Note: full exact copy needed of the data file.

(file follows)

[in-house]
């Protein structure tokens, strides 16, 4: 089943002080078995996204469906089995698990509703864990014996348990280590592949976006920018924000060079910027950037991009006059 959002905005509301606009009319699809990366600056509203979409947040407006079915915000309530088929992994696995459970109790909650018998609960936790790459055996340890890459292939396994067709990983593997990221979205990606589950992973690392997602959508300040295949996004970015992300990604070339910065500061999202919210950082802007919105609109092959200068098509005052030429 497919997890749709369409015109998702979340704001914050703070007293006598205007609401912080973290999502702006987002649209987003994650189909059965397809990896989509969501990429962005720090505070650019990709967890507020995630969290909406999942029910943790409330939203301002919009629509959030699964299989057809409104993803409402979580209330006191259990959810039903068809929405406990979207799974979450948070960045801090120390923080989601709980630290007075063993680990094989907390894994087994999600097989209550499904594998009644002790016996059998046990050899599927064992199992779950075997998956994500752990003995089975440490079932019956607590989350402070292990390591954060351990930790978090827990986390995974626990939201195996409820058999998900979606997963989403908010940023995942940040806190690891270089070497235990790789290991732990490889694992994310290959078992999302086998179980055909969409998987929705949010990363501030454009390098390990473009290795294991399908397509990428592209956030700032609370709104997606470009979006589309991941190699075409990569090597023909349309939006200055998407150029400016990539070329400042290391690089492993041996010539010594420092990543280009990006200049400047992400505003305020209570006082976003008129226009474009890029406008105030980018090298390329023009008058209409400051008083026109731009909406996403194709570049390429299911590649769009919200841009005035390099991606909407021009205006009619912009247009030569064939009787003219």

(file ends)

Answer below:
[in-house]
């Protein structure tokens, strides 16, 4: 089943002080078995996204469906089995698990509703864990014996348990280590592949976006920018924000060079910027950037991009006059 959002905005509301606009009319699809990366600056509203979409947040407006079915915000309530088929992994696995459970109790909650018998609960936790790459055996340890890459292939396994067709990983593997990221979205990606589950992973690392997602959508300040295949996004970015992300990604070339910065500061999202919210950082802007919105609109092959200068098509005052030429 497919997890749709369409015109998702979340704001914050703070007293006598205007609401912080973290999502702006987002649209987003994650189909059965397809990896989509969501990429962005720090505070650019990709967890507020995630969290909406999942029910943790409330939203301002919009629509959030699964299989057809409104993803409402979580209330006191259990959810039903068809929405406990979207799974979450948070960045801090120390923080989601709980630290007075063993680990094989907390894994087994999600097989209550499904594998009644002790016996059998046990050899599927064992199992779950075997998956994500752990003995089975440490079932019956607590989350402070292990390591954060351990930790978090827990986390995974626990939201195996409820058999998900979606997963989403908010940023995942940040806190690891270089070497235990790789290991732990490889694992994310290959078992999302086998179980055909969409998987929705949010990363501030454009390098390990473009290795294991399908397509990428592209956030700032609370709104997606470009979006589309991941190699075409990569090597023909349309939006200055998407150029400016990539070329400042290391690089492993041996010539010594420092990543280009990006200049400047992400505003305020209570006082976003008129226009474009890029406008105030980018090298390329023009008058209409400051008083026109731009909406996403194709570049390429299911590649769009919200841009005035390099991606909407021009205006009619912009247009030569064939009787003219």